Mr. Evans Houghton, of New York and Towaco, N. J., is one of the promising employees in the Selvage, Lee & Chase advertising stables, currently much occupied with the promotion of 86-proof Old Crow. Granted, Houghton did not know, when he retained the Crow Indians to plug his bourbon, that they had voted to retain prohibition. Not until the very last moment did he learn of it. But whatever doubts and fears assailed him then, he vanquished—had vanquished years ago, on the playing fields of Hearst. Foot in mouth at a jaunty angle, he proceeded to administer to the public as stiff a dose of relations as it's had from New York's Madison Ave. in a long time.
Last September, Mr. Stuart Little of the same ad agency set a grueling pace when he won Time and Newsweek praise for a maneuver which got Crow bourbon free space in more than 100 dailies, including the Christian Science Monitor, Mr. Little's ingenious low-budget promotion was simply a crank letter to all these papers, asking the aid of readers in his project to determine the maximum age attainable by Corvus Americanus. His folksy prose was spiked with references to this and that old crow of his acquaintance, and one bare-faced mention of a well-known beverage. Such oblique free plugs presumably are worth Mr. Little's salary to Selvage, Lee & Chase, and their fee from National Distillers, whose menagerie includes both the original 100-proof Old Crow and the new watered-down 86-proof subspecies.
No such modest undertaking was that of Mr. Houghton. On a $35,000 budget, he recently brought charter flights and DRIVEURSELF fleets of company brass, film crews from both coasts, and a complete Indian tribe to a ramshackle dance hall at a Montana whistle-stop, all to allure a press not only fickle but forewarned.
The press neither came nor saw, but was conquered, and the wires next day chattered the exact words of Mr. Houghton's copy, describing a colorful Indian adoption ceremony in which "Eric Stainton, Kentucky beverage company official, became the adopted son of Samson Bird in the Ground," taking the tribal name of Old Crow.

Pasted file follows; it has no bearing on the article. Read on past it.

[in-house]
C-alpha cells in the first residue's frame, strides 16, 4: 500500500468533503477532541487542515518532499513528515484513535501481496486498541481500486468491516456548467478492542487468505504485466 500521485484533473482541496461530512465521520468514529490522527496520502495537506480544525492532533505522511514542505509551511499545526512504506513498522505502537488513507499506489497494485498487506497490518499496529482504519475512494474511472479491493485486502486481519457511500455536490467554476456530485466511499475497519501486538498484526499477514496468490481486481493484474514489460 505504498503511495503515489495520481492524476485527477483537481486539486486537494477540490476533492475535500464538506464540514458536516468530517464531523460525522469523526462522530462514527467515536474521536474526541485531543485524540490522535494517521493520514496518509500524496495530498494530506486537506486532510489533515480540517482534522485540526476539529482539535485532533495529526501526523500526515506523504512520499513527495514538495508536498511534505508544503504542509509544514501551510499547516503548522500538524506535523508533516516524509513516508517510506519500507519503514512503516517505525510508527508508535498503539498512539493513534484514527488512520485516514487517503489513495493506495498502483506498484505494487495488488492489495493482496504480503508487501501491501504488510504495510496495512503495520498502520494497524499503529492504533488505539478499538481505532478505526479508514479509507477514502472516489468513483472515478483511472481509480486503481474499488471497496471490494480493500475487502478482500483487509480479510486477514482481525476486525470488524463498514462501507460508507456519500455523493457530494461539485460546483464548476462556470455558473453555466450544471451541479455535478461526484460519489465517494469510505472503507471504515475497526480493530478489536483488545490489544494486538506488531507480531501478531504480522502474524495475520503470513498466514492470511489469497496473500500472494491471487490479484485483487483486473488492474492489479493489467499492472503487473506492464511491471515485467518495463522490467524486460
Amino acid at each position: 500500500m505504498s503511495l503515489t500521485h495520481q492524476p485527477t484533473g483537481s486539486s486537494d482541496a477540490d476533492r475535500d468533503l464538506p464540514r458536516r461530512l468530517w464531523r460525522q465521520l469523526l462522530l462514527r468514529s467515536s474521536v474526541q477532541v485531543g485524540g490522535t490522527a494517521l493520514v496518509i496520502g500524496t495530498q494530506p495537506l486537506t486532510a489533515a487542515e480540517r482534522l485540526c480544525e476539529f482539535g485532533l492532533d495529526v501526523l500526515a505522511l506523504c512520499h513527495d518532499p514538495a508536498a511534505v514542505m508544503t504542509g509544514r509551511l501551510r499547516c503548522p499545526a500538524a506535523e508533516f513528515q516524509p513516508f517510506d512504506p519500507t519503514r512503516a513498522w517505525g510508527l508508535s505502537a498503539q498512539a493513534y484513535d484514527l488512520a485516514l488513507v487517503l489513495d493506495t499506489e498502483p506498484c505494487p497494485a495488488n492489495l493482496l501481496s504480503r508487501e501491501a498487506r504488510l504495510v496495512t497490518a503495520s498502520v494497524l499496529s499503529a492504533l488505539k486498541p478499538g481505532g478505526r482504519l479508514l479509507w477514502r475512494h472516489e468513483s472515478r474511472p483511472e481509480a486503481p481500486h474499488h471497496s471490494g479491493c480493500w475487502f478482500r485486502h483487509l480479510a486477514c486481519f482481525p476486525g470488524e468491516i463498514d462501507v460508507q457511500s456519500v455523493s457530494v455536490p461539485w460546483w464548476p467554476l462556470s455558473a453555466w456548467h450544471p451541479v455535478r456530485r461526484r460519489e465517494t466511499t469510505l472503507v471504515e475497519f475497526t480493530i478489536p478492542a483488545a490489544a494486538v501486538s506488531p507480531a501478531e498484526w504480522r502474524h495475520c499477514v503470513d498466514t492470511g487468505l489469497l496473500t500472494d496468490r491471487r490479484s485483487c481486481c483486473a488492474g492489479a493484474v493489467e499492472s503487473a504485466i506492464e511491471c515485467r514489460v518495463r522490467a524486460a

"The adoption," said the press, "was in recognition of Stainton's efforts in connection with making the Crow name known throughout the country and in plans now being prepared to aid the tribe in cultural and educational needs."
It W4S hardly necessary for the press to explain that the beverage company official was vice-president of National Distillers, who sell Old Crow whisky, or to elaborate upon the means and the undoubted value to the Crows of making their teetotaling name known throughout the country, or to detail the cultural and educational plans, which in fact amounted to a $500 contribution toward a new dance hall.
The adoption itself was more than anyone had bargained for. The Crows, who are infinitely more adept than any Hudson River tribe at manufacturing sincerity, all but reduced their steely paleface guests to tears.
The ceremony in the mud-chinked log hall at Lodge Grass was a wild and wonderful spectacle of barbaric song and dance, generating a significance of its own. The Indians had dropped their university accents, donned their most gorgeous finery and covered their short hair with braided wigs, to indulge in a kind of mass make-believe which appeared to be as satisfying to themselves as it was captivating to their captors. Drums exploded and tribal chants howled down paradox, within earshot of disapproving missions to which most of the dancers pay homage, in a village where a drink is a federal crime.
There developed an obvious eagerness on the part of all to play the game, to overleap the venal rite and reinvest it with an ancient dignity.
Robert Yellowtail, the political leader of his people (and also Republican candidate for Senator in Montana's primary this year), declared in their language and in English that "the Crows do not confer this honor promiscuously," that the name Old Crow had belonged to a valiant warrior of the old time; that only a man of Eric Stainton's stature could receive it, and that the tribe expected in their new brother such another staunch ally as the first Old Crow had been.
Stainton played his part with dignity and warmth, and, in his British accent, made a graceful speech of acceptance. The mood lingered through the anticlimax of innumerable retakes under the hot lights. Old Crow became more than a whisky salesman. He was now the brother and ally of a handsome and hospitable people, and he had no intention of forgetting it. He refused to part with his borrowed headdress, symbolic of new birth—a sentiment which pleased both Crows and Promoter Houghton, but which necessitated a rapid redistribution of wampum between them.
It was a big production and a big success, and for ad-man Houghton it required a full day of emotional unwinding. But as he alternately slept and wept, he cuddled the triumph of the night before. Driving back from Lodge Grass in a rented car, in the afterglow of the great powwow, Mr. Houghton had received his Oscars. Old Crow had handsomely promised several new accounts to Selvage, Lee & Chase. And Phil Lukin, the advertising account executive, had bestowed the final word of praise, the ultimate endearment — an unprintable endearment in Hudson River dialect, which meant that Evans Houghton was unquestionably "in."
This article originally ran in the July 5th, 1954, issue of the magazine.